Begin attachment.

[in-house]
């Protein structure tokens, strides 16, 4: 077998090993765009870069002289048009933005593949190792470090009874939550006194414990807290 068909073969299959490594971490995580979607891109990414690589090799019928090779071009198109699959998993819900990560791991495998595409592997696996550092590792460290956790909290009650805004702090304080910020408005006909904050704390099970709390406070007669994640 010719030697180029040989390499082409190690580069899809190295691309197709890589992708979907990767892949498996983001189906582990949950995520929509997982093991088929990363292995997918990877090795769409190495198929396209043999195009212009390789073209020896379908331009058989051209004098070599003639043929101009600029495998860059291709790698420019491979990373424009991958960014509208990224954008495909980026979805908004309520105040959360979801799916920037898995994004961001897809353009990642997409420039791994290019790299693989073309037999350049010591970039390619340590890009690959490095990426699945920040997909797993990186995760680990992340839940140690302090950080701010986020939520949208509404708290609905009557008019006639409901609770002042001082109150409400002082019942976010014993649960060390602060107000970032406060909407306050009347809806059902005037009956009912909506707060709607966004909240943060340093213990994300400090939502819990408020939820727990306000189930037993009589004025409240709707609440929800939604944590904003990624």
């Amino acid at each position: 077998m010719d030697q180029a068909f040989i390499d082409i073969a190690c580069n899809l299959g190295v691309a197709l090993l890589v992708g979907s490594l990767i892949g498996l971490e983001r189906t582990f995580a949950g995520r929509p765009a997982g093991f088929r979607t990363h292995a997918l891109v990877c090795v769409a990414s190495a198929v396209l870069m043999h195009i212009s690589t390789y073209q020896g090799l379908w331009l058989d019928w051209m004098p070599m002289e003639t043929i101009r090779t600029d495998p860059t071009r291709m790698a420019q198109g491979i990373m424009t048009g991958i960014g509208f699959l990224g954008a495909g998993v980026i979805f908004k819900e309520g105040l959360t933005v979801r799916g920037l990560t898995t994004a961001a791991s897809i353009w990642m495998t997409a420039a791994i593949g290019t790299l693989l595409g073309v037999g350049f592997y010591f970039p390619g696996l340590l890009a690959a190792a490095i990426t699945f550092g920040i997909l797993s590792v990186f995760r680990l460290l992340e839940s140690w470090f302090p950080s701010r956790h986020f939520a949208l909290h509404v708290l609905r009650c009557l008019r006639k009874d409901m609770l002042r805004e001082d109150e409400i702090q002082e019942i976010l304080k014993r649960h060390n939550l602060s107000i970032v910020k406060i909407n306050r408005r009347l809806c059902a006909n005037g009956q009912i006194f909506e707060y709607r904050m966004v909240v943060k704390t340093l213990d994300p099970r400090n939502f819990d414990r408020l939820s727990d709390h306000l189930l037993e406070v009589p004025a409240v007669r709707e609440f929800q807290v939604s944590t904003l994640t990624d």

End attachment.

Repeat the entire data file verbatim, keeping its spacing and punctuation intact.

[in-house]
């Protein structure tokens, strides 16, 4: 077998090993765009870069002289048009933005593949190792470090009874939550006194414990807290 068909073969299959490594971490995580979607891109990414690589090799019928090779071009198109699959998993819900990560791991495998595409592997696996550092590792460290956790909290009650805004702090304080910020408005006909904050704390099970709390406070007669994640 010719030697180029040989390499082409190690580069899809190295691309197709890589992708979907990767892949498996983001189906582990949950995520929509997982093991088929990363292995997918990877090795769409190495198929396209043999195009212009390789073209020896379908331009058989051209004098070599003639043929101009600029495998860059291709790698420019491979990373424009991958960014509208990224954008495909980026979805908004309520105040959360979801799916920037898995994004961001897809353009990642997409420039791994290019790299693989073309037999350049010591970039390619340590890009690959490095990426699945920040997909797993990186995760680990992340839940140690302090950080701010986020939520949208509404708290609905009557008019006639409901609770002042001082109150409400002082019942976010014993649960060390602060107000970032406060909407306050009347809806059902005037009956009912909506707060709607966004909240943060340093213990994300400090939502819990408020939820727990306000189930037993009589004025409240709707609440929800939604944590904003990624």
């Amino acid at each position: 077998m010719d030697q180029a068909f040989i390499d082409i073969a190690c580069n899809l299959g190295v691309a197709l090993l890589v992708g979907s490594l990767i892949g498996l971490e983001r189906t582990f995580a949950g995520r929509p765009a997982g093991f088929r979607t990363h292995a997918l891109v990877c090795v769409a990414s190495a198929v396209l870069m043999h195009i212009s690589t390789y073209q020896g090799l379908w331009l058989d019928w051209m004098p070599m002289e003639t043929i101009r090779t600029d495998p860059t071009r291709m790698a420019q198109g491979i990373m424009t048009g991958i960014g509208f699959l990224g954008a495909g998993v980026i979805f908004k819900e309520g105040l959360t933005v979801r799916g920037l990560t898995t994004a961001a791991s897809i353009w990642m495998t997409a420039a791994i593949g290019t790299l693989l595409g073309v037999g350049f592997y010591f970039p390619g696996l340590l890009a690959a190792a490095i990426t699945f550092g920040i997909l797993s590792v990186f995760r680990l460290l992340e839940s140690w470090f302090p950080s701010r956790h986020f939520a949208l909290h509404v708290l609905r009650c009557l008019r006639k009874d409901m609770l002042r805004e001082d109150e409400i702090q002082e019942i976010l304080k014993r649960h060390n939550l602060s107000i970032v910020k406060i909407n306050r408005r009347l809806c059902a006909n005037g009956q009912i006194f909506e707060y709607r904050m966004v909240v943060k704390t340093l213990d994300p099970r400090n939502f819990d414990r408020l939820s727990d709390h306000l189930l037993e406070v009589p004025a409240v007669r709707e609440f929800q807290v939604s944590t904003l994640t990624d």